I send him “Ain’t Back Yet.” I then went out with my friends that night. The next morning, my phone started ringing. I pick it up and it sounds like someone’s on an airplane. And he’s like, “Seth? This is Kenny Chesney.” I did the classic, “No it’s not.” And he’s like, “No, it is. I’m on my plane back to Nashville from St. John and I just pulled your email up on the flight and I listen to this song. I’m going to cut the shit out of this song.” I’m sitting up straight on the couch like, “Oh my god, it happens this way sometimes.” And he said, “Thank you for the pitch. If you got any more songs like that, send me more things. Tell Wiseman, good song.” And I said, “I think Craig would love to hear that from you—make sure you tell him where you got the song from.” He goes, “Say no more, I’ll call him right now.”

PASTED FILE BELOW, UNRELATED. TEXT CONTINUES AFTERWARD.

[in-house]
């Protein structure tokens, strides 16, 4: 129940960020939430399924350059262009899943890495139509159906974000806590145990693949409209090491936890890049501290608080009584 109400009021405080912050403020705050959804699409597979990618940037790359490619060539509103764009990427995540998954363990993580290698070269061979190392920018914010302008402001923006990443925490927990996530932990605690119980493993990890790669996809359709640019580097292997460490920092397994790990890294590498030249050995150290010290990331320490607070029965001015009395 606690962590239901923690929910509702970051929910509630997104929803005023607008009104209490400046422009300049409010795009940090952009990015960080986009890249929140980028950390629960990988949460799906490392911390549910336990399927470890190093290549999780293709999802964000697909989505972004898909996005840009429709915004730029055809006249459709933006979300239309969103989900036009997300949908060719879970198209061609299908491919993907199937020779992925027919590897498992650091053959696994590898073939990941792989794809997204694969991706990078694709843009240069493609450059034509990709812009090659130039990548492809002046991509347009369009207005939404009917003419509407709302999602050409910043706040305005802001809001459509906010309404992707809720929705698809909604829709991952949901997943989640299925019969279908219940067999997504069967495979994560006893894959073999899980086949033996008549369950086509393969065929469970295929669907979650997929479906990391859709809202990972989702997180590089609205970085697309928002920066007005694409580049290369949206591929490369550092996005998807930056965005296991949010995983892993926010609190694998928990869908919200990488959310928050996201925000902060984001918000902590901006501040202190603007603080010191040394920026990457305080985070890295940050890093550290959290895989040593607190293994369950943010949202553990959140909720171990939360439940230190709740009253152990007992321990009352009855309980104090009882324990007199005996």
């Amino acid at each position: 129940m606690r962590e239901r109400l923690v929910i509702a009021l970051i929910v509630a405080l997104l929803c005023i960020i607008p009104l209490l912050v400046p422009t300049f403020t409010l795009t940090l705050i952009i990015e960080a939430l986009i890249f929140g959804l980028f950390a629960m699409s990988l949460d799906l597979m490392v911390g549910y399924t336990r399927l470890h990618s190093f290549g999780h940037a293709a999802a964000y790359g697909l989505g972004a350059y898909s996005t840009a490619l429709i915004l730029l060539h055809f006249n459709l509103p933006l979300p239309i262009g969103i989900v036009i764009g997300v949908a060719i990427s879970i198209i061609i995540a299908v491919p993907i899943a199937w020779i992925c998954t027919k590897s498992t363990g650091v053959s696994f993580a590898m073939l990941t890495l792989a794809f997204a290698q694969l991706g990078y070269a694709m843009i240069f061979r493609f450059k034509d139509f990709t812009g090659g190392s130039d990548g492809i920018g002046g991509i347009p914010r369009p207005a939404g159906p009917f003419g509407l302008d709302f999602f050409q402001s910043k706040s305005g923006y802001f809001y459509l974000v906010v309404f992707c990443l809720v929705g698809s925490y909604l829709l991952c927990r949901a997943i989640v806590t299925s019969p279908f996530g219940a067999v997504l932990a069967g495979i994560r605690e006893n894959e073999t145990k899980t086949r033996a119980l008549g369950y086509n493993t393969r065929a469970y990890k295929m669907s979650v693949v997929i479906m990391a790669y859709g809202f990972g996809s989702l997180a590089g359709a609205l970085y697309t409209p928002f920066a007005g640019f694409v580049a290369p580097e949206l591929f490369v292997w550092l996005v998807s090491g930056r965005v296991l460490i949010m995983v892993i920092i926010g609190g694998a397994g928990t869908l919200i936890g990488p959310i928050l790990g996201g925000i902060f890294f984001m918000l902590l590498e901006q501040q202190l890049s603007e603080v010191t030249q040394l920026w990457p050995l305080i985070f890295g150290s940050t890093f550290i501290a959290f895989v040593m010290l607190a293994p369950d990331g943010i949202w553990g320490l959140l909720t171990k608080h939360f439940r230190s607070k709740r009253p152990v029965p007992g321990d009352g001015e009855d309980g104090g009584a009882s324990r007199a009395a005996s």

Ten minutes later, Craig calls me, “I just got an interesting call. Meet me in my office Monday.” I could tell he was happy. I guess I chose the right song that Kenny needed at the moment. It was a key moment for Craig and me. He was looking for someone who went after it and hustled and would play the song for the bus driver if their opinion mattered. Craig came back around and said, “Maybe the right plugger was right under my nose.” And he gave a young kid a chance.
How did the label come about?
In 2010 we meet Joey Moi, who was moving from Vancouver to Nashville. Craig and I knew we had the songs but needed artists. We wanted a passionate producer we could partner with and create a record label.
I was trying to sign Joey to a publishing deal, and SXSW comes around. [Kevin] Chief [Zaruk], who was Joey’s manager and one of our original business partners, says to me, “Meet us at the Austin Ferry down behind the Four Seasons. We’re going to go cruise around this barge for a while and everyone will take their turn.”